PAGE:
The Inter-American Commission on Human Rights (IACHR) Friday said it was concerned following Thursday's decision by Peru's Constitutional Court to uphold a pardon to former president Alberto Fujimori, who is about to be released from jail, after being sentenced to 25 years for crimes against humanity.
The IACHR insisted that Fujimori's release would affect the rights of the victims.
The court Thursday reinstated a pardon granted to him in December 2017 by then-President Pedro Pablo Kuczynski (PPK), which had been annulled ten months later by the Supreme Court.
The restitution of the pardon would result in Fujimori's release and the extinction of his sentence, which affects the rights of victims of crimes against humanity, affects their access to justice and injures their dignity, the IACHR said in a statement.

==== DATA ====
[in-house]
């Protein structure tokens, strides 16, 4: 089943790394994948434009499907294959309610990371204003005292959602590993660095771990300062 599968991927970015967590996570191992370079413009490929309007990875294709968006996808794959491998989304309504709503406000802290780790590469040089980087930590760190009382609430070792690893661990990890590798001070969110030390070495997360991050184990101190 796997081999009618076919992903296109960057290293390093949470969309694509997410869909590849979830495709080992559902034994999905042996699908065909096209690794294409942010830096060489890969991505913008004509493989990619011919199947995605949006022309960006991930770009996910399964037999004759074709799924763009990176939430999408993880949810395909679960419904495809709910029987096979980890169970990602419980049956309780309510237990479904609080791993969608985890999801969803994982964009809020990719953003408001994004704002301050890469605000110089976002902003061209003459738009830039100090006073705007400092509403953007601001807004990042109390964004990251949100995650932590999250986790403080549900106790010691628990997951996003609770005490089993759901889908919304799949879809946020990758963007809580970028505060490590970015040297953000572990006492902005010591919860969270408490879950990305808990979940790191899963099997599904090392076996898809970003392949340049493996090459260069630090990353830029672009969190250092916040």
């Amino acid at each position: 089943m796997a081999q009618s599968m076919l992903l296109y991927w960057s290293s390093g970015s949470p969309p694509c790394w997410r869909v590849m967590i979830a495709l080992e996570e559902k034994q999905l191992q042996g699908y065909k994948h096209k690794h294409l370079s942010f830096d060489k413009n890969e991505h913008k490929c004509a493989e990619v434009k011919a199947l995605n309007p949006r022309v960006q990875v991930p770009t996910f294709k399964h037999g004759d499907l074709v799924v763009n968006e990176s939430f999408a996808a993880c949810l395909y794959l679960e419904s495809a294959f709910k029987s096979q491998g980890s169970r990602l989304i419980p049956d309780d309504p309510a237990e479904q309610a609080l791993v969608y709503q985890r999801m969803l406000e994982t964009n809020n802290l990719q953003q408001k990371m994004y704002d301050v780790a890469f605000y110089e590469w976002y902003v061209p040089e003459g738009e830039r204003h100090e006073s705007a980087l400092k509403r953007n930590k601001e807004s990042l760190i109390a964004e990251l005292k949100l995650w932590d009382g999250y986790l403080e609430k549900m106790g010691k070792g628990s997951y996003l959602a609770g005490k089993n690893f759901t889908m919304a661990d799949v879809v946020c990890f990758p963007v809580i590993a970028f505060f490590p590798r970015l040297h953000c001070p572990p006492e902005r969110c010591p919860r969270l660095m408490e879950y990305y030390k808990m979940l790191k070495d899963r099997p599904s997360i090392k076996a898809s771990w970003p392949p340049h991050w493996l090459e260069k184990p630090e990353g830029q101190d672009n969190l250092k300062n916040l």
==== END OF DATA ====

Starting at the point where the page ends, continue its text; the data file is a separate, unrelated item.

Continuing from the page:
It also creates obstacles for the full compliance with the sentences of the Inter-American Court in the Barrios Altos and La Cantuta cases.
After being extradited from Chile in 2007, Fujimori, who ruled Peru between 1990 and 2000, was convicted for the Barrios Altos (15 deaths, including a child) and La Cantuta (10 deaths) massacres, perpetrated by military squads during his government.
The IACHR recalled that, in 2011, the Inter-American Court of Human Rights declared that the events in La Cantuta constitute crimes against humanity and those in Barrios Altos were serious human rights violations.
According to international law, amnesties and pardons may not be granted to people having been found guilty of crimes against humanity.
The IACHR, an Organization of American States (OAS) body, therefore insisted that the official announcement of the restitution of the effects of the pardon would be a decision contrary to the international obligations of the State of Peru.
Read also: Peru's Constitutional Court ruling clears path to Fujimori's release
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